Vegder's Blog

November 17, 2017

Welcome to my web – spiders (蜘蛛) in Japanese art and elsewhere

“…beads of morning dew not long for this world glistening jewel-like on a fragile spider’s web,
or wispy clouds dissolving into nothingness evoked impermanence…”

Photo of a spider web after a rain shower,
taken and posted by Snowdrop at her web log at

(The quote above this gorgeous photo is from Parody, Irony and Ideology in the Fiction of Ihara Saikaku by David Gundry on page 23.)

The amazing thing is that the spider in Japan gets to have it both ways…

T. Volker in his book on The Animal in Far Eastern Art… noted: “”The spider, kumo, was either an innocent, even a favourable, being or an evil demon as seen, either from the point of view of a woman or a poet, or from that of a warrior; as met with either during the daytime or at night. For on the one hand the spider is an emblem of hability and industry, on the other hand of ruse and sorcery. And as soon as mankind was asleep, spiders became monstrously big. A spider in the morning means an invitation to a “chanoyu“, a teaceremony [sic], and a spider in the evening means that robbers are to be expected. This foretelling capacity of the spider is well known in Europe too, for as the French saying is: “Araignee au matin: chagrin, au midi: plaisir, an soir: grand espoir“.”

My loose translation of the French saying quoted above is: “A spider in the morning means sorrow, in the afternoon pleasure and in the evening great hope.”

Let’s start with the spider as a symbol of the dark side – tsuchigumo (土蜘蛛)

Sakata no Kintoki killing the tsuchigumo or Earth Spider – 1806
Katsukawa Shun’ei (勝川春英 – 1762-1819)
Museum of Fine Arts, Boston

Now I will dive into the weeds of the tsuchigumo (or Tsuchigumo) issue: what exactly was it?

According to a lot of great scholars the early Japanese – as we know them today – referred to other native peoples derogatorily as  ‘earth-spiders.’ Why? Because many of these other early people lived either in caves or in holes in the ground. In the Kojiki it says in Book 2, Chapter 52:

When [Kamu-yamatö-ipare-biko-nö-mikötö] arrived at the great pit dwelling of Osaka, 
there were eighty mighty men with tails, of the Tuti-gumo, waiting inside the pit-dwelling 
with great clamor.

Then the child of the heavenly deities commanded that a banquet be given the eighty mighty men.

The banquet was a ruse. The emperor Jimmu’s men who are supposed to serve a feast to the pit dwellers were also told to carry their weapons with them. Then, when a particular song was begun, Jimmu’s men would cut down their guests, thus conquering that part of Japan.

Katsukawa Shuntei (勝川春亭 – 1770-1824) triptych
Ritsumeikan University Library

So, you are probably asking yourself – and I am being sarcastic here: “Who would ever apply a demeaning name to another group of people.” My question: “Who doesn’t?”

When I was younger, I was sent off in the early 1970s to a prep-school in Arizona for a year – a great experience. I was assigned to the last room in a dorm called ‘West Papago’. I was told that the dorm was named after a native tribe. It wasn’t until I was reading an article in the New York Times from September 9, 1990 that I read the truth: “In other cases Indian names have been found offensive because they came from a hostile tribe. The name of those inhabiting the Papago Reservation in Arizona was changed to Tohono O’dham when it was discovered that the name Papago, given them by another tribe, means ”Bean-eaters.” The name of the reservation, however, can only be changed by Congress.” If I had been reading the Times more assiduously in 1979, June 24th to be exact, I would have read that it was the Pima tribe that gave them that name. I even have a faint memory of having read that early Spanish explorers might have been the ones who asked the Pima, “What is the name of those people over there?” The Pima, naturally, said: “The bean-eaters.” But, who knows? Memories can be a tricky thing and I do admit that I have a tendency at the least to embellish. [Salvador Dali once said that everything he said was a lie. And yet we quote many of those lies today as if they were the Gospel truth. My point… you can figure this one out.]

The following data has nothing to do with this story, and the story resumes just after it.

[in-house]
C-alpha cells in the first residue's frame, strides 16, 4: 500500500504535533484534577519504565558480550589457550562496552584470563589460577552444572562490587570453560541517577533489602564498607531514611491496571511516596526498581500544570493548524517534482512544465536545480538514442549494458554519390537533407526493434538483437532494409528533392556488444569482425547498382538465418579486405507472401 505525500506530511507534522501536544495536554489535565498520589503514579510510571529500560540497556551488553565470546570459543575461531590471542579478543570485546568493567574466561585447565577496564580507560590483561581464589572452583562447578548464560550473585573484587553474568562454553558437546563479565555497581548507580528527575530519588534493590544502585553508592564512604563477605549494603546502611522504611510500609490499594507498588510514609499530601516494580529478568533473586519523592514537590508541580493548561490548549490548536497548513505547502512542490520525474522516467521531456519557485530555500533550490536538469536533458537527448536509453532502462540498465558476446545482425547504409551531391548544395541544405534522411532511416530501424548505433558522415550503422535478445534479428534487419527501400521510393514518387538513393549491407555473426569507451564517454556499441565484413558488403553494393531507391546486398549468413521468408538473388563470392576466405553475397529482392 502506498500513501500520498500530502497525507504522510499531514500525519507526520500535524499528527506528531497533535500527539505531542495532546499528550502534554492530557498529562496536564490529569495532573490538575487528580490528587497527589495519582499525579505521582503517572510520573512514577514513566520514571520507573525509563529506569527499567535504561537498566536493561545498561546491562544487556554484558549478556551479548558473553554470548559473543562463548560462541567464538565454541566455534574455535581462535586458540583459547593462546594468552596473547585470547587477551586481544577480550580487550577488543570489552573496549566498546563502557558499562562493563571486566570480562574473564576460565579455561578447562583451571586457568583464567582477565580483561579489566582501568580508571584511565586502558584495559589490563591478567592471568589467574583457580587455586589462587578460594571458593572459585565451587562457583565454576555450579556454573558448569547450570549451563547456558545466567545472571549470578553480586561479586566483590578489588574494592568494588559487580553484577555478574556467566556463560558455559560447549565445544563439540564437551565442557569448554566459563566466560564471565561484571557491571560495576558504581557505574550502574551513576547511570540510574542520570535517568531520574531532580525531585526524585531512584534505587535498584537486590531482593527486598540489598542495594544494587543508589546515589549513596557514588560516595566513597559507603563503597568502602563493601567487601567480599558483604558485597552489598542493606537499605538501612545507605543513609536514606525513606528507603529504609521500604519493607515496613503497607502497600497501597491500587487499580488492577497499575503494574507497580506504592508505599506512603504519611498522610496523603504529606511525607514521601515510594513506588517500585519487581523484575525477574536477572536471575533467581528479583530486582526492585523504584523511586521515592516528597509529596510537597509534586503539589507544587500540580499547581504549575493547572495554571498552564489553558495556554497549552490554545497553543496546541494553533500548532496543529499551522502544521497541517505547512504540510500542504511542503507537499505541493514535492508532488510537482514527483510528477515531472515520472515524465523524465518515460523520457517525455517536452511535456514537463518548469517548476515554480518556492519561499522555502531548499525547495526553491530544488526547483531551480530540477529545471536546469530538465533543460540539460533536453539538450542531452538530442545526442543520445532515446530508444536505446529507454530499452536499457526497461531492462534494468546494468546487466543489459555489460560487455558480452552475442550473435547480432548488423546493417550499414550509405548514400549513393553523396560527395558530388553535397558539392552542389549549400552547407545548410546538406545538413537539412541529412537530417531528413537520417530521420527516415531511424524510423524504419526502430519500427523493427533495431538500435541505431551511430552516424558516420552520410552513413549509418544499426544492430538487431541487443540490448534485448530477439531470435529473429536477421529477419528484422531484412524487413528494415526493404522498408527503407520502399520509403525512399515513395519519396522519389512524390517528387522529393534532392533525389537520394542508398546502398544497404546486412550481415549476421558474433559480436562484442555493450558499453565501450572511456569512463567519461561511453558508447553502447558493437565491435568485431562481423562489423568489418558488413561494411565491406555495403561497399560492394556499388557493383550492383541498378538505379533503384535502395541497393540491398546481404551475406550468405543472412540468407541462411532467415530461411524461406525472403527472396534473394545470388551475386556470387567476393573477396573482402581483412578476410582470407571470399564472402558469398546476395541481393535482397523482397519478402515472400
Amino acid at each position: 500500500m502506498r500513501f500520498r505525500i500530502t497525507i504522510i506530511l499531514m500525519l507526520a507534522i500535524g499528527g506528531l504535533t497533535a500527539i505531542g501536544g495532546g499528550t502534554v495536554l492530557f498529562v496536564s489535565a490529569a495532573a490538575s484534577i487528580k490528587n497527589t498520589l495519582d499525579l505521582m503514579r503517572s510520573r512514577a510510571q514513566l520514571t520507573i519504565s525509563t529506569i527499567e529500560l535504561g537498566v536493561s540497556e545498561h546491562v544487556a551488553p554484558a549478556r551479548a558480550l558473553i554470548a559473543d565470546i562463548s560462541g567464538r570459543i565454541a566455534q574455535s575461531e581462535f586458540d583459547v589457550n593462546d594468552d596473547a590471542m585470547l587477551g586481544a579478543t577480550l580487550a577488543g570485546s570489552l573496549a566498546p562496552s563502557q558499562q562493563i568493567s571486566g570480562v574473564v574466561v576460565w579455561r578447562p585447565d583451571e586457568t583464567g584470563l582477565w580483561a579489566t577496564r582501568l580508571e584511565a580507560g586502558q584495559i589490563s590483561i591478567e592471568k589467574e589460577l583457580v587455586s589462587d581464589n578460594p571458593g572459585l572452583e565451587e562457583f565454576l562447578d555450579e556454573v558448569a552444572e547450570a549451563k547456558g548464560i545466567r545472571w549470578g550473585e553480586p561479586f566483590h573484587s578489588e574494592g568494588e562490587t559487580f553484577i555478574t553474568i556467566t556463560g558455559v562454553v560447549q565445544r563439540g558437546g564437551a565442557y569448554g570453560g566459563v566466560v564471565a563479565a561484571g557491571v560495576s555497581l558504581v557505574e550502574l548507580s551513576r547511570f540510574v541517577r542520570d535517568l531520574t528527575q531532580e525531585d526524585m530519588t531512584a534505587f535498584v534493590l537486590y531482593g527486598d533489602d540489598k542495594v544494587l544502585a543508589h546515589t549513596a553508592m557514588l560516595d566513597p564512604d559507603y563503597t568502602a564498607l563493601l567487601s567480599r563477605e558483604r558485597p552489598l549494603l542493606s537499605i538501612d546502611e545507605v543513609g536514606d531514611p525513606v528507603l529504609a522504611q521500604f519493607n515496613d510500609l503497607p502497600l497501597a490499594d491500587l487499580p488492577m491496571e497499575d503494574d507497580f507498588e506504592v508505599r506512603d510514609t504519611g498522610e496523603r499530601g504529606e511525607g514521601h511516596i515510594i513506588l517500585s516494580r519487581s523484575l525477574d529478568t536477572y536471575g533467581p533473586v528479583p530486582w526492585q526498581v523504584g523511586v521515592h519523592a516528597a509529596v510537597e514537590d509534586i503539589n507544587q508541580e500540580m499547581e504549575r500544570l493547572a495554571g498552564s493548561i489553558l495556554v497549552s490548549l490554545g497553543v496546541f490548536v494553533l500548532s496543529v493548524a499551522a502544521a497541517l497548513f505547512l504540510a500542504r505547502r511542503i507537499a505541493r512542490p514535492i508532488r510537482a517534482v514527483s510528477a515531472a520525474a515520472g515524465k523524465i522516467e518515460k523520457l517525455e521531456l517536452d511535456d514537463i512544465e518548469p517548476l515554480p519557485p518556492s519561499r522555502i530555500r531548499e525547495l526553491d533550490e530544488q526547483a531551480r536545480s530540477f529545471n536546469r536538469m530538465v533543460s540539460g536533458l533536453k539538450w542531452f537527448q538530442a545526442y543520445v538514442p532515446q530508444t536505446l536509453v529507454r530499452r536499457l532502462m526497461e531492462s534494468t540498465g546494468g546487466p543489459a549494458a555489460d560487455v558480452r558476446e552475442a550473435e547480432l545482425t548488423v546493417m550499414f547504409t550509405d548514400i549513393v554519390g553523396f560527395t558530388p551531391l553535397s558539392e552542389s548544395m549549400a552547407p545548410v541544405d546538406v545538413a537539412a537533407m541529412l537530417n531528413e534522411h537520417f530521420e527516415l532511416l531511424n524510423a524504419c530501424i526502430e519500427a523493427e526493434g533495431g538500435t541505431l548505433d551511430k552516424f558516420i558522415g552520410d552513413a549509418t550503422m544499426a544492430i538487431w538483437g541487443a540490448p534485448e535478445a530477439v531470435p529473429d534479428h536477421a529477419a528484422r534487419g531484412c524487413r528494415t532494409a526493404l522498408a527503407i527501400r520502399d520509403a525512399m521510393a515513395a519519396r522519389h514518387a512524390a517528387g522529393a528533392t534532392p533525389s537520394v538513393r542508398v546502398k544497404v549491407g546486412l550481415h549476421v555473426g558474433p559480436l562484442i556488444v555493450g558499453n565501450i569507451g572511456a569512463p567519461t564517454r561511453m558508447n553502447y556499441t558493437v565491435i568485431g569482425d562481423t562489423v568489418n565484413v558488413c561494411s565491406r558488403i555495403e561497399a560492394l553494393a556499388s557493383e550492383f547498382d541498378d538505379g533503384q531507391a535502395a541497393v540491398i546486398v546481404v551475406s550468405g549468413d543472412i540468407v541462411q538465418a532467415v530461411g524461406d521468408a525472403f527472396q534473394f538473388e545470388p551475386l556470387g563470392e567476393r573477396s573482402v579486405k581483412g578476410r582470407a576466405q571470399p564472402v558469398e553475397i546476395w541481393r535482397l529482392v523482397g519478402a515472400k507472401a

“Jumping spider looking at me”
Posted at Wikipedia Commons by coniferconifer

In the Tsuchigumo zōshi there is a description of what happened after Raikō and Tsuna finally slayed the monster:

“In a lighting flash, Raikō unsheathed his broken sword and decapitated it. As Tsuna moved to open the creature’s
great belly, he found a deep gash in the middle of…. [where Raikō had slashed at the apparition of a great beauty in
an old abandoned, dilapidated house earlier. She vanished into thin air, but left a trail of white blood which led
them to the monster’s cave.] From the sword’s incision, 1,990 heads poured out. When they cut open its flank,
numerous small spiders about the size of seven- or eight year-old children noisily trotted about. When they looked
further into the stomach, they found very small skulls, numbering around twenty. The warriors dug a grave in the
ground and buried the skulls, then set fire to the monster’s den.”

Yoritmitsu and his men attacking the Earth Spider
This triptych is by Utagawa Yoshitsuya (歌川芳艶 – 1822-66) and dates from ca. 1850.
We have put it here – out of chronological order – because it looks so much like the photograph above it.